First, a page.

The Limits of Wisdom
"Well, then, shall mere glory distract you? Look at the swiftness of the oblivion of all men; the gulf of endless time, behind and before; the hollowness of applause, the fickleness and folly of those who seem to speak well of you, and the narrow room in which it is confined. This should make you pause. For the entire earth is a point in space, and how small a corner thereof is this your dwelling place, and how few and how paltry those who will sing your praises here!....The Universe is change, life is opinion."
I hope this finds you well. Today, we’re going to continue our series exploring the biographies of a few famous philosophers from history.
Today, we look at the life and wisdom of Marcus Aurelius. We’ve studied him many times before here at TPP, but today we’re going to take another perspective—at the people and events that surrounded him.
What we know most about Aurelius is what remains of his pensive reflections in works like Meditations—a near-daily self-reflection based in Stoicism. Aurelius was so thoughtful and such an intense student of philosophy, that he is known by many as the true Philospher-King.
Aurelius inherited a role as Roman Emperor which—by that time—was largely accepted to be dictatorial and authoritarian. Julius Caesar had usurped power from the Senate hundreds of years prior to Aurelius and completely changed the nature of Roman rule and political culture—he normalized militarism, violence, and authoritarianism.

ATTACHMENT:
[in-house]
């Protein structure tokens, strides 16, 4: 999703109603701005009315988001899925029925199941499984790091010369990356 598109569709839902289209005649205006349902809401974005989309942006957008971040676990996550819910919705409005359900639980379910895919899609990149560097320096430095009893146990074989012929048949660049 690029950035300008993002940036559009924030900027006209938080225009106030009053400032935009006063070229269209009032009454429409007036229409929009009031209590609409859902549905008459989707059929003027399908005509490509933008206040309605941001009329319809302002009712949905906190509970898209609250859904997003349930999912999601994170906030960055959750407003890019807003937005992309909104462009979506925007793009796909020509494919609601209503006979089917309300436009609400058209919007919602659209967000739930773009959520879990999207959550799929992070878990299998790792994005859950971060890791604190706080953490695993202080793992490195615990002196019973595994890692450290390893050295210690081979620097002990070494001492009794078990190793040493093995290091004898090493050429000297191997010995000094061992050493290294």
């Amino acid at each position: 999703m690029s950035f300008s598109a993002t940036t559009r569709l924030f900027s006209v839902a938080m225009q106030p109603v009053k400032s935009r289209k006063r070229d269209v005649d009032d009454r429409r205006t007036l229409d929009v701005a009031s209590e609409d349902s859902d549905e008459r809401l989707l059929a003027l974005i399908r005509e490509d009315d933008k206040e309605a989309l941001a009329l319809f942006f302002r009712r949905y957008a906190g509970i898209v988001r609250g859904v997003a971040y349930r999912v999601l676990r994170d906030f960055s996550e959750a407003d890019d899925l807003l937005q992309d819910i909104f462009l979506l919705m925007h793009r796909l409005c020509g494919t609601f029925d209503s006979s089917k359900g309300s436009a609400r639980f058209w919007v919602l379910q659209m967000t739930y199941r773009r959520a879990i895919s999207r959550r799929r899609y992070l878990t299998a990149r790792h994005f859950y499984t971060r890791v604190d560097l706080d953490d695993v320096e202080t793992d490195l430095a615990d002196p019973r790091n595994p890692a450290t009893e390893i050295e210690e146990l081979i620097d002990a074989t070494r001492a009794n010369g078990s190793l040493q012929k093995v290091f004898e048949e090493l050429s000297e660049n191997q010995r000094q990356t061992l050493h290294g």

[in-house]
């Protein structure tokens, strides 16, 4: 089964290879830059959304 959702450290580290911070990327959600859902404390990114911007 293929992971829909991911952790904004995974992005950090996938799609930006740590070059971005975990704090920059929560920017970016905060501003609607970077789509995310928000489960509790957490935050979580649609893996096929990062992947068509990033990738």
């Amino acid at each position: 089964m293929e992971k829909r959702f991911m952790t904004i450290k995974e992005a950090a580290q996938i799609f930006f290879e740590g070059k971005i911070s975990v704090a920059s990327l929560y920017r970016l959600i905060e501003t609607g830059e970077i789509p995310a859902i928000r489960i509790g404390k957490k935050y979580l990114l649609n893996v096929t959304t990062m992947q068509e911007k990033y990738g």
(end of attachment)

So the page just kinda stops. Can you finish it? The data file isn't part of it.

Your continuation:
In this unlikely environment Aurelius emerges, not as a typical power-hungry autocrat, but a student of Epictetus, deeply committed to self-growth, and keenly self-aware. By all accounts he was wise, measured, compassionate, and kind—not the usual qualities of a dictator.
But what strikes me about Aurelius beyond his rare nature, are the ways in which he was seemingly blinded by love to the threats posed by those closest to him.
For example, he consciously broke with tradition in insisting his son Commodus succeed him as emperor. In that time, succession wasn’t based on name, but merit. It was common for an emperor to choose a valiant general or well-known politician and adopt them as heir—in this way maintaining a certain stability and predictability.
Against all advice, he insisted that Commodus inherit the position—even as Commodus appears to himself reject the role. How could such a thoughtful, reflective person remain so stubborn in the face of council and even the apparently obvious desires of his son?
In another drama, it was rumored during a military campaign that Aurelius had died. This rumor spread rapidly around the empire and was believed as fact for months.
In this time, Aurelius’ wife began an affair with Aurelius’ most trusted advisor who managed his personal estate in Egypt (and who many thought should have succeeded Aurelius as Emperor) and convinced him he should ride for Rome and take the throne.